A three-member panel of the 9th U.S. Circuit Court of Appeals ruled Monday that the Drug Enforcement Administration does not need a court-ordered warrant to subpoena information from Oregon’s Prescription Drug Monitoring Program. It also found the ACLU should not have been allowed to intervene in the case. (Associated Press photo) (AP Photo)
A federal appeals panel ruled Monday that the U.S. Drug Enforcement Administration can issue a subpoena for information in an Oregon database that tracks doctors and the narcotics they prescribe without getting a court order, reversing a lower court ruling.
The three-member panel of the 9th U.S. Circuit Court of Appeals found the federal law that grants subpoena power to the agency preempts Oregon law, which requires a court order.
Congress enacted the Controlled Substances Act, in part, “to strengthen law enforcement tools against the traffic in illicit drugs” and allows federal authorities to obtain such information through a subpoena, the appeals panel noted.
State law directly conflicts with the federal statute, providing that the Oregon Health Authority disclose information from its prescription monitoring program in response to a court order based on probable cause.
Oregon’s law undermines the intent of Congress to empower the Drug Enforcement Administration, the panel ruled.
The appeals court also found that the U.S. District Court shouldn’t have allowed the American Civil Liberties Union to intervene in Oregon’s case against the DEA because it failed to establish independent standing.
U.S. District Judge Ancer L. Haggerty ruled in 2014 that patients have a reasonable expectation of privacy for their prescription records and that law enforcement officials must seek a warrant for information from Oregon’s database.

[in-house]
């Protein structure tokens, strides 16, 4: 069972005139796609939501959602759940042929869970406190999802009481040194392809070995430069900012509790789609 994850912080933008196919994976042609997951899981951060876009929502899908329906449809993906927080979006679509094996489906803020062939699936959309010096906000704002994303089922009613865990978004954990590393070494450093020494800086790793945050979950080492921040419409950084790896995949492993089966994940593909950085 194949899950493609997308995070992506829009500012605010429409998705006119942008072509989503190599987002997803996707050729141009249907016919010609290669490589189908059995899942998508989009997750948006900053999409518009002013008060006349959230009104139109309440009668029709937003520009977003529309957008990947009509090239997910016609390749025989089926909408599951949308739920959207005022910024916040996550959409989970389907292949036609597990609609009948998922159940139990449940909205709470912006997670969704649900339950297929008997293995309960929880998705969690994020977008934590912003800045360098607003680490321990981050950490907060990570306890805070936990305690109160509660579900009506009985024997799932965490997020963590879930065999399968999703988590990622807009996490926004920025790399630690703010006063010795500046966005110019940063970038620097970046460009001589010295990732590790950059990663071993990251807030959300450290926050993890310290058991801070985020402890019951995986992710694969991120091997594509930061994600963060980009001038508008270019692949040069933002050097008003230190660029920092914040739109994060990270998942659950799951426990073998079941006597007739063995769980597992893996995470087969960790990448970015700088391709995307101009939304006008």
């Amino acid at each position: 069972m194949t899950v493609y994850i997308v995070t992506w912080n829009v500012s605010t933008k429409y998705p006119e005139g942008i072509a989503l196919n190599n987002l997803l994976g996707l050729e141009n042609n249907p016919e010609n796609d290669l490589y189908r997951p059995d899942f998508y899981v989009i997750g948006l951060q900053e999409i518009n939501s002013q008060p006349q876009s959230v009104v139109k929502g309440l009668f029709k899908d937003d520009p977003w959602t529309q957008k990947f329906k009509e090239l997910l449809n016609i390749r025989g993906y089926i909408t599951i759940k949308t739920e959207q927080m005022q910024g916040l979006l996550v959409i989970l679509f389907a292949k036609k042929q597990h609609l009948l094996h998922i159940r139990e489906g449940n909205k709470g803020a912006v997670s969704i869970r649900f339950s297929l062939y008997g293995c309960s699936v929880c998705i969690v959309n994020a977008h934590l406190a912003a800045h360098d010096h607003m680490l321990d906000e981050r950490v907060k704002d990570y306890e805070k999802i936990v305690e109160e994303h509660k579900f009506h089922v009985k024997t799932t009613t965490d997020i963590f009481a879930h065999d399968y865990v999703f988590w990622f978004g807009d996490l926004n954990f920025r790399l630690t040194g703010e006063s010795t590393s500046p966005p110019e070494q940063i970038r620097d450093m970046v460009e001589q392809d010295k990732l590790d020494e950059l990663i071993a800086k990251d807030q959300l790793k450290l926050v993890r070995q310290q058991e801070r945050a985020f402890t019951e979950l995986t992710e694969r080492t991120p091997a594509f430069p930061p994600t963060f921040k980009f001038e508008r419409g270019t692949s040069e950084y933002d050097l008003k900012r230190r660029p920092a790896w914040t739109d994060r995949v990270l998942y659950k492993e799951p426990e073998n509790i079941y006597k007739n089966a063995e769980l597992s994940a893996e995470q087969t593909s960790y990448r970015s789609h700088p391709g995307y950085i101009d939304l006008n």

The Drug Enforcement Administration appealed.
The Oregon Legislature created the monitoring database in 2009 to log prescriptions filled by pharmacies in the state, the physicians who prescribed the narcotics and the patients who use them. The state included privacy protections, including the court order. The database went live two years later.
The Drug Enforcement Administration argued it could use administrative subpoenas under the Controlled Substances Act.
The state sued the agency after it issued three subpoenas for database information. The American Civil Liberties Union joined the case on behalf of four patients and a doctor, taking the state’s argument one step further in contending that federal agents must have probable cause and a signed search warrant for the information.
The subpoenas could violate a person’s Fourth Amendment right to privacy and unreasonable search and seizure, the ACLU argued. The ACLU sought a court injunction.
Haggerty didn’t analyze whether the ACLU had the right to intervene, and instead found that the DEA violated privacy rights asserted by the ACLU, the appeals panel’s opinion said.
“We reverse without reaching the merits of the Fourth Amendment claim,” the appeals panel said. Because the ACLU is seeking a different outcome than the state, it needed to show independent standing to intervene in the case and it did not, the panel ruled.
The DEA’s two administrative subpoenas sought records of a single patient and two prescribing physicians, not records related to the ACLU, the appeals court said.
The appeals panel said it recognized the “particularly private nature of the medical information” at issue and said the ACLU’s concern about disclosure wasn’t unreasonable. Yet even so, the ACLU lacked standing because it and those it represented weren’t “under an impending threat of disclosure.”
The appeals court did point out that the state still has the power to resist a DEA administrative subpoena, which would require the DEA to then get a court order for the information.
The appeals panel described this step as “a critical safeguard in light of the particularly important privacy interest implicated here.”
Attorney Nathan Freed Wessler, a New York-based lawyer who argued the appeal for the American Civil Liberties Union, said he was disappointed.
Next month, the ACLU will appear in federal court in Utah in a separate lawsuit and make the same argument that the DEA violates privacy rights by using “mere administrative subpoenas.”
“The court recognizes that medical records are private and sensitive and therefore require strong legal safeguards,” Wessler said. “Regrettably, it held that our clients lacked ‘standing’ to press for those safeguards in this litigation.”